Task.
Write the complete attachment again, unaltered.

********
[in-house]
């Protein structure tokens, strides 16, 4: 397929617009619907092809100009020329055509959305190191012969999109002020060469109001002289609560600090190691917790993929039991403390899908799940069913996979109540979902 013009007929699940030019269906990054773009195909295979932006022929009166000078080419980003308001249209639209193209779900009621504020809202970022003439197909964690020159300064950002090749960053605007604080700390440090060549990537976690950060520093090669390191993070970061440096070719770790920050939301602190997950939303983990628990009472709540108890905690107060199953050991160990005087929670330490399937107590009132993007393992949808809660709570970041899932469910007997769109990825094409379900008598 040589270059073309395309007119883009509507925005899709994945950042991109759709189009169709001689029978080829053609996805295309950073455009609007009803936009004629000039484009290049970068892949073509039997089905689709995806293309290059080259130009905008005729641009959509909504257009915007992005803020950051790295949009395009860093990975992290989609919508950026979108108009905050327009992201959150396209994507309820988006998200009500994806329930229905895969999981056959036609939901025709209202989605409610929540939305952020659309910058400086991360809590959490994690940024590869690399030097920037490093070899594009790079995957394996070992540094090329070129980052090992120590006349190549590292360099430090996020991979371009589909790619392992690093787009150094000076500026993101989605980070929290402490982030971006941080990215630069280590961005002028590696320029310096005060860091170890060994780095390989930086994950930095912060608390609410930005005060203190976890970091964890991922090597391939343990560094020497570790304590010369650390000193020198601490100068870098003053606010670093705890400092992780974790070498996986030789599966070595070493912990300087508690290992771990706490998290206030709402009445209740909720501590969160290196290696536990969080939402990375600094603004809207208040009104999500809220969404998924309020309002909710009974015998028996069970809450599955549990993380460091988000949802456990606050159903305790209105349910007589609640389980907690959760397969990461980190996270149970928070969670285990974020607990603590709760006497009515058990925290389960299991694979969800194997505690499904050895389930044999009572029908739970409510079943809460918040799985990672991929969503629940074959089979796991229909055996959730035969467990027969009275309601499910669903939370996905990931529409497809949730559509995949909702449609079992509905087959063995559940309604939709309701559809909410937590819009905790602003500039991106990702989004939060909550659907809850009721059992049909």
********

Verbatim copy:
[in-house]
């Protein structure tokens, strides 16, 4: 397929617009619907092809100009020329055509959305190191012969999109002020060469109001002289609560600090190691917790993929039991403390899908799940069913996979109540979902 013009007929699940030019269906990054773009195909295979932006022929009166000078080419980003308001249209639209193209779900009621504020809202970022003439197909964690020159300064950002090749960053605007604080700390440090060549990537976690950060520093090669390191993070970061440096070719770790920050939301602190997950939303983990628990009472709540108890905690107060199953050991160990005087929670330490399937107590009132993007393992949808809660709570970041899932469910007997769109990825094409379900008598 040589270059073309395309007119883009509507925005899709994945950042991109759709189009169709001689029978080829053609996805295309950073455009609007009803936009004629000039484009290049970068892949073509039997089905689709995806293309290059080259130009905008005729641009959509909504257009915007992005803020950051790295949009395009860093990975992290989609919508950026979108108009905050327009992201959150396209994507309820988006998200009500994806329930229905895969999981056959036609939901025709209202989605409610929540939305952020659309910058400086991360809590959490994690940024590869690399030097920037490093070899594009790079995957394996070992540094090329070129980052090992120590006349190549590292360099430090996020991979371009589909790619392992690093787009150094000076500026993101989605980070929290402490982030971006941080990215630069280590961005002028590696320029310096005060860091170890060994780095390989930086994950930095912060608390609410930005005060203190976890970091964890991922090597391939343990560094020497570790304590010369650390000193020198601490100068870098003053606010670093705890400092992780974790070498996986030789599966070595070493912990300087508690290992771990706490998290206030709402009445209740909720501590969160290196290696536990969080939402990375600094603004809207208040009104999500809220969404998924309020309002909710009974015998028996069970809450599955549990993380460091988000949802456990606050159903305790209105349910007589609640389980907690959760397969990461980190996270149970928070969670285990974020607990603590709760006497009515058990925290389960299991694979969800194997505690499904050895389930044999009572029908739970409510079943809460918040799985990672991929969503629940074959089979796991229909055996959730035969467990027969009275309601499910669903939370996905990931529409497809949730559509995949909702449609079992509905087959063995559940309604939709309701559809909410937590819009905790602003500039991106990702989004939060909550659907809850009721059992049909």